First, they need to retain the right set of employees. This is critical. The top performers need to be ring fenced through the changes and a clear-cut retention strategy needs to be in place to ensure that key employees continue to remain in the company. Then there should be clear and effective communication as engagement of employees is likely to suffer, thus communicating with the employees with a focus to keep them engaged, motivated and performing can go a long way. If the senior management continues to keep employees updated, it can make all the difference. Another important point is that management should take decisions swiftly. Employees are more uncomfortable with ambiguity and decisions need to be taken at the right time, not when the entire organization is talking about it. If disruptions in work are kept to a minimum, one stays on course, and acceptance to changes are higher. Finally, organizations need to work to a plan—one that takes transitions into account. Clarity on how things settle down should be part of the plan to allow employees to go about resettling and understanding “who does what” and thereby moving ahead. Questions relating to “Where do I fit? What will I be required to do?” can also arise. Questions can also be about others on the team, and what-if scenarios.
How well the middle management is equipped to handle these questions will determine how well the employees feel or react to the proposed changes.
Lastly, it is about resilience. Change is increasingly being accepted across organizations as the new normal, and as the rationale of change is communicated, and understood, employees can settle in and perform to the new set of expectations from them. Nandita Mathur
DEVELOP STRONG TEAM SPIRIT: ABRAHAM KOSHY
Professor of marketing, Indian Institute of Management Ahmedabad
According to Koshy, changes in senior management have the potential to affect the morale and performance of employees.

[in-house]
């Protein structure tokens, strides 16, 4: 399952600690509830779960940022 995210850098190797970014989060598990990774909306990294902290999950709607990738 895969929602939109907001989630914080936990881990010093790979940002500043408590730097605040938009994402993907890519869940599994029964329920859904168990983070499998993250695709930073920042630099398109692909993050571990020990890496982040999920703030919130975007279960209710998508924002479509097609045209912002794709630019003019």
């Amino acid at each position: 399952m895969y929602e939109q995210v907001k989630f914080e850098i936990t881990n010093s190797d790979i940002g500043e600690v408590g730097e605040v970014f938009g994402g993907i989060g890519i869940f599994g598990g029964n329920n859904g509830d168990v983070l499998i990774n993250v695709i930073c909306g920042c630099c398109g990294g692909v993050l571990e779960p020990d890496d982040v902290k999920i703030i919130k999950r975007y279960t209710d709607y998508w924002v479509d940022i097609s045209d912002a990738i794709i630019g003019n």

“Since senior leadership provides a coherent script that governs the functioning of teams and the roles of individual members in the team, any alterations in the narration would alter performances of actors,” he says.
According to him, shuffling in the senior management can have three different influences. One is a shift in strategic focus. This may include refocusing on the organization’s product-market profile or portfolio roles of products and brands or any elements that influence the long-term trajectory.
Second is reformulating tactical plans such as relative use of advertisements and other promotional tools or altering incentive structures of intermediaries and sales personnel.
Third is reorganizing operational parameters that govern the tone and text of day-to-day functioning.
Given the fact that the rate of change of senior leadership in emerging organizations tends to be higher than in well-established organizations, an unsettling feeling among teams in newer, emerging companies also tends to be higher, he says.
“What should team members do to minimize the impact of greater frequency of changes in senior leadership? One is to develop a strong team spirit. Team spirit is not comradery or friendship; it is a focus on the defined tasks to be achieved,” points Koshy.
“This orientation calls for abilities to differentiate between issues and people. This ability enhances an individual’s wherewithal to handle uncertainties of changes in senior leadership,” he adds.
The second requirement is to insulate team members’ trauma of change in leadership by developing the mentoring abilities of team members. “Support system in terms of ‘buddy counselling’ is a powerful method to strengthen professionalism of individuals in organizations to reduce dependency on the senior team to micro-manage work. Resolve from within is the best antidote to frequent uncertainties of leadership changes in emerging organizations,” says Koshy. Bidya Sapam